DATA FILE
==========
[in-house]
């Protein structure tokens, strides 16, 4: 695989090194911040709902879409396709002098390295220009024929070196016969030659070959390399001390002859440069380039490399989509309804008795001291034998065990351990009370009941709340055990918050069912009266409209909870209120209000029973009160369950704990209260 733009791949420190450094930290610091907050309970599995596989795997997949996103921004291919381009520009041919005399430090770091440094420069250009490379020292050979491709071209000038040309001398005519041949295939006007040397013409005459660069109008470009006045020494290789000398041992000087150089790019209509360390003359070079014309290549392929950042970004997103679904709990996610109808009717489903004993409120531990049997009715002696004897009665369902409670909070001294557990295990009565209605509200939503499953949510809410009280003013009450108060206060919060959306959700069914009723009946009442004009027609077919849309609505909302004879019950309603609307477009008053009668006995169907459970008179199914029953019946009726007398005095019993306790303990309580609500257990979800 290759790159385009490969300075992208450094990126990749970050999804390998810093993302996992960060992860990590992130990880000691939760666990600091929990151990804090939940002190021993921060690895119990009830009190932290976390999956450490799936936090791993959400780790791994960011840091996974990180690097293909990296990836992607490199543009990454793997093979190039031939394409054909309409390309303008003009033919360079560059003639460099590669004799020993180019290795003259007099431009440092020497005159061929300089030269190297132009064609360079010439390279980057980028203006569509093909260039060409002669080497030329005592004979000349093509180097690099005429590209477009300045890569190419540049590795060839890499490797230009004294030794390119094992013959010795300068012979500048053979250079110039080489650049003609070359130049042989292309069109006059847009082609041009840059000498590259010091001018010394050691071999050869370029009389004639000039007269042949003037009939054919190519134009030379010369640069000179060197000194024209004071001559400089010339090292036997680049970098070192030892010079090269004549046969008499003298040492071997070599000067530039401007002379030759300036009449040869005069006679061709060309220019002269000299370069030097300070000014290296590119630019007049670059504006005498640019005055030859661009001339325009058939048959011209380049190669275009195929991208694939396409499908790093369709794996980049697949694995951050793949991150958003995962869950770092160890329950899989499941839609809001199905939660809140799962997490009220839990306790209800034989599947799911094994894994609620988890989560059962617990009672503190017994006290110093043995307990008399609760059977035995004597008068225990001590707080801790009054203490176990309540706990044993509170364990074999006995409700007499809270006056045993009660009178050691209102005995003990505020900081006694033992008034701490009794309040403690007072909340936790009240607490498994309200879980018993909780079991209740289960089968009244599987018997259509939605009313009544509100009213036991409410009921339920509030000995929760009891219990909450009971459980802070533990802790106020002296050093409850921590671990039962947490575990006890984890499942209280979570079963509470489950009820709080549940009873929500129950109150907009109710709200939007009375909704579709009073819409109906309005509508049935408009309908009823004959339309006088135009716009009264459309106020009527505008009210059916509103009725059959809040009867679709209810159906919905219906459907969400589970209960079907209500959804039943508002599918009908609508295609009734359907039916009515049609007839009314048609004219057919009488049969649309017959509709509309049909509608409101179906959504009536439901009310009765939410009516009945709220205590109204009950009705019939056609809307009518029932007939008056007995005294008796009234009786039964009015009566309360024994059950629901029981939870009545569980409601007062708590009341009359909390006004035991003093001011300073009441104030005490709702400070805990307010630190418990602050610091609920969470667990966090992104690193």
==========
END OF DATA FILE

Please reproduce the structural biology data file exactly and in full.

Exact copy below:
[in-house]
């Protein structure tokens, strides 16, 4: 695989090194911040709902879409396709002098390295220009024929070196016969030659070959390399001390002859440069380039490399989509309804008795001291034998065990351990009370009941709340055990918050069912009266409209909870209120209000029973009160369950704990209260 733009791949420190450094930290610091907050309970599995596989795997997949996103921004291919381009520009041919005399430090770091440094420069250009490379020292050979491709071209000038040309001398005519041949295939006007040397013409005459660069109008470009006045020494290789000398041992000087150089790019209509360390003359070079014309290549392929950042970004997103679904709990996610109808009717489903004993409120531990049997009715002696004897009665369902409670909070001294557990295990009565209605509200939503499953949510809410009280003013009450108060206060919060959306959700069914009723009946009442004009027609077919849309609505909302004879019950309603609307477009008053009668006995169907459970008179199914029953019946009726007398005095019993306790303990309580609500257990979800 290759790159385009490969300075992208450094990126990749970050999804390998810093993302996992960060992860990590992130990880000691939760666990600091929990151990804090939940002190021993921060690895119990009830009190932290976390999956450490799936936090791993959400780790791994960011840091996974990180690097293909990296990836992607490199543009990454793997093979190039031939394409054909309409390309303008003009033919360079560059003639460099590669004799020993180019290795003259007099431009440092020497005159061929300089030269190297132009064609360079010439390279980057980028203006569509093909260039060409002669080497030329005592004979000349093509180097690099005429590209477009300045890569190419540049590795060839890499490797230009004294030794390119094992013959010795300068012979500048053979250079110039080489650049003609070359130049042989292309069109006059847009082609041009840059000498590259010091001018010394050691071999050869370029009389004639000039007269042949003037009939054919190519134009030379010369640069000179060197000194024209004071001559400089010339090292036997680049970098070192030892010079090269004549046969008499003298040492071997070599000067530039401007002379030759300036009449040869005069006679061709060309220019002269000299370069030097300070000014290296590119630019007049670059504006005498640019005055030859661009001339325009058939048959011209380049190669275009195929991208694939396409499908790093369709794996980049697949694995951050793949991150958003995962869950770092160890329950899989499941839609809001199905939660809140799962997490009220839990306790209800034989599947799911094994894994609620988890989560059962617990009672503190017994006290110093043995307990008399609760059977035995004597008068225990001590707080801790009054203490176990309540706990044993509170364990074999006995409700007499809270006056045993009660009178050691209102005995003990505020900081006694033992008034701490009794309040403690007072909340936790009240607490498994309200879980018993909780079991209740289960089968009244599987018997259509939605009313009544509100009213036991409410009921339920509030000995929760009891219990909450009971459980802070533990802790106020002296050093409850921590671990039962947490575990006890984890499942209280979570079963509470489950009820709080549940009873929500129950109150907009109710709200939007009375909704579709009073819409109906309005509508049935408009309908009823004959339309006088135009716009009264459309106020009527505008009210059916509103009725059959809040009867679709209810159906919905219906459907969400589970209960079907209500959804039943508002599918009908609508295609009734359907039916009515049609007839009314048609004219057919009488049969649309017959509709509309049909509608409101179906959504009536439901009310009765939410009516009945709220205590109204009950009705019939056609809307009518029932007939008056007995005294008796009234009786039964009015009566309360024994059950629901029981939870009545569980409601007062708590009341009359909390006004035991003093001011300073009441104030005490709702400070805990307010630190418990602050610091609920969470667990966090992104690193």